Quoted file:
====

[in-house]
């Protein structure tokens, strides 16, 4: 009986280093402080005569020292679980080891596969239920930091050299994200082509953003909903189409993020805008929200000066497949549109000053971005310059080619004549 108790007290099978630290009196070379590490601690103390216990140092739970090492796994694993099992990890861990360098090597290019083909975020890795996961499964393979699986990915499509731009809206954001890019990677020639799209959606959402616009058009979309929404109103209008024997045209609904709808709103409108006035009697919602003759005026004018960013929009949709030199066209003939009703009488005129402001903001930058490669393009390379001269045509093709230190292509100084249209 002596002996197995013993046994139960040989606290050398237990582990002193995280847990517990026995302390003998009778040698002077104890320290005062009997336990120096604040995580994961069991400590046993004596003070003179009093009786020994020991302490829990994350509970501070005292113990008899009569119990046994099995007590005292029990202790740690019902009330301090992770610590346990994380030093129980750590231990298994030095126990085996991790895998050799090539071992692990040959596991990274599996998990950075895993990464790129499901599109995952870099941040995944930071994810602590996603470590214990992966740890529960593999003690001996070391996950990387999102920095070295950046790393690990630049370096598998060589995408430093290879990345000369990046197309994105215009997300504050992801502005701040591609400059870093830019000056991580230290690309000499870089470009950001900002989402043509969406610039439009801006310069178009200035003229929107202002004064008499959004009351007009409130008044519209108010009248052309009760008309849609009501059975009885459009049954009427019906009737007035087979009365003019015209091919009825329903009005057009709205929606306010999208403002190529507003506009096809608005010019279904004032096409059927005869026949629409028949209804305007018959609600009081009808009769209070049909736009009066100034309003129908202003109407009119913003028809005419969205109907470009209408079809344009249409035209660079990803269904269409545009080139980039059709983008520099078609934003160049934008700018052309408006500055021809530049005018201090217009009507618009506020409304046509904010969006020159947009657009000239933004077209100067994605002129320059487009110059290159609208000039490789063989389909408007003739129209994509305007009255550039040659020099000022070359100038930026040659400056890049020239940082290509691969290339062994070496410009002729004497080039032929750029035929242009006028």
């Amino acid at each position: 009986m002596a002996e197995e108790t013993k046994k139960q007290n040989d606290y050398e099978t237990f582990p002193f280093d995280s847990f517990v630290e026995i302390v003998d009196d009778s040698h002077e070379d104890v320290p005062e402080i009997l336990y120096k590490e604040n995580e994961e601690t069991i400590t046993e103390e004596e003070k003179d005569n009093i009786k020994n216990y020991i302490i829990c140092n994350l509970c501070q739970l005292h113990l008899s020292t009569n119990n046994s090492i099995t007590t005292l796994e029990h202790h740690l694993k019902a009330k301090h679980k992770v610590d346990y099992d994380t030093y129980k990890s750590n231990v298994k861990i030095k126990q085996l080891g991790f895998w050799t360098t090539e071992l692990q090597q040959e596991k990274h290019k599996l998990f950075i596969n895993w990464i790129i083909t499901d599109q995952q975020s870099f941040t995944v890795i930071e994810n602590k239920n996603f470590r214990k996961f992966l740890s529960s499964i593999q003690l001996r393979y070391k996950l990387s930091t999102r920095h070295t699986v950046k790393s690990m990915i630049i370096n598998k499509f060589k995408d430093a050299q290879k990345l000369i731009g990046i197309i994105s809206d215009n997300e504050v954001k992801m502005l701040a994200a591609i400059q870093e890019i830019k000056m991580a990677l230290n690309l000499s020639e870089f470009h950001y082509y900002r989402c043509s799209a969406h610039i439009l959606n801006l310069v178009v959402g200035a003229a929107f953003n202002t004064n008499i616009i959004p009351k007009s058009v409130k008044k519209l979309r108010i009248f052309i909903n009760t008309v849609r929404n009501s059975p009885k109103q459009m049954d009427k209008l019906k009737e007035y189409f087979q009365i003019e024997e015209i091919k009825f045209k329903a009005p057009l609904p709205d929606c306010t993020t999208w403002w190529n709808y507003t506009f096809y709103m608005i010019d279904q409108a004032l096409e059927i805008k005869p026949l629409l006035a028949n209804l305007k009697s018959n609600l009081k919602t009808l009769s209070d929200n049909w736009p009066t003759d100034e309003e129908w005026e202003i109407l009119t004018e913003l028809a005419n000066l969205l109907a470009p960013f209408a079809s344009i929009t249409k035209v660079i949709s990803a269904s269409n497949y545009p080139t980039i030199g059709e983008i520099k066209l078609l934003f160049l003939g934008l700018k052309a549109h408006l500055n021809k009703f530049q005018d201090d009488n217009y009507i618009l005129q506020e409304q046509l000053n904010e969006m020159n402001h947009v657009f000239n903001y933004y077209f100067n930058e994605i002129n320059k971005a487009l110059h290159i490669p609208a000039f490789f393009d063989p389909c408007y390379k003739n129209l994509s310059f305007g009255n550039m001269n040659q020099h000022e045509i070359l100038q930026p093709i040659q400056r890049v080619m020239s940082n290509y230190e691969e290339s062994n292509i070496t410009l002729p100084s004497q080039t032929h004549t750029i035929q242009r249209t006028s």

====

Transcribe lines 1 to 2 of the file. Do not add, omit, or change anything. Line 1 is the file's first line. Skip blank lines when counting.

[in-house]
């Protein structure tokens, strides 16, 4: 009986280093402080005569020292679980080891596969239920930091050299994200082509953003909903189409993020805008929200000066497949549109000053971005310059080619004549 108790007290099978630290009196070379590490601690103390216990140092739970090492796994694993099992990890861990360098090597290019083909975020890795996961499964393979699986990915499509731009809206954001890019990677020639799209959606959402616009058009979309929404109103209008024997045209609904709808709103409108006035009697919602003759005026004018960013929009949709030199066209003939009703009488005129402001903001930058490669393009390379001269045509093709230190292509100084249209 002596002996197995013993046994139960040989606290050398237990582990002193995280847990517990026995302390003998009778040698002077104890320290005062009997336990120096604040995580994961069991400590046993004596003070003179009093009786020994020991302490829990994350509970501070005292113990008899009569119990046994099995007590005292029990202790740690019902009330301090992770610590346990994380030093129980750590231990298994030095126990085996991790895998050799090539071992692990040959596991990274599996998990950075895993990464790129499901599109995952870099941040995944930071994810602590996603470590214990992966740890529960593999003690001996070391996950990387999102920095070295950046790393690990630049370096598998060589995408430093290879990345000369990046197309994105215009997300504050992801502005701040591609400059870093830019000056991580230290690309000499870089470009950001900002989402043509969406610039439009801006310069178009200035003229929107202002004064008499959004009351007009409130008044519209108010009248052309009760008309849609009501059975009885459009049954009427019906009737007035087979009365003019015209091919009825329903009005057009709205929606306010999208403002190529507003506009096809608005010019279904004032096409059927005869026949629409028949209804305007018959609600009081009808009769209070049909736009009066100034309003129908202003109407009119913003028809005419969205109907470009209408079809344009249409035209660079990803269904269409545009080139980039059709983008520099078609934003160049934008700018052309408006500055021809530049005018201090217009009507618009506020409304046509904010969006020159947009657009000239933004077209100067994605002129320059487009110059290159609208000039490789063989389909408007003739129209994509305007009255550039040659020099000022070359100038930026040659400056890049020239940082290509691969290339062994070496410009002729004497080039032929750029035929242009006028």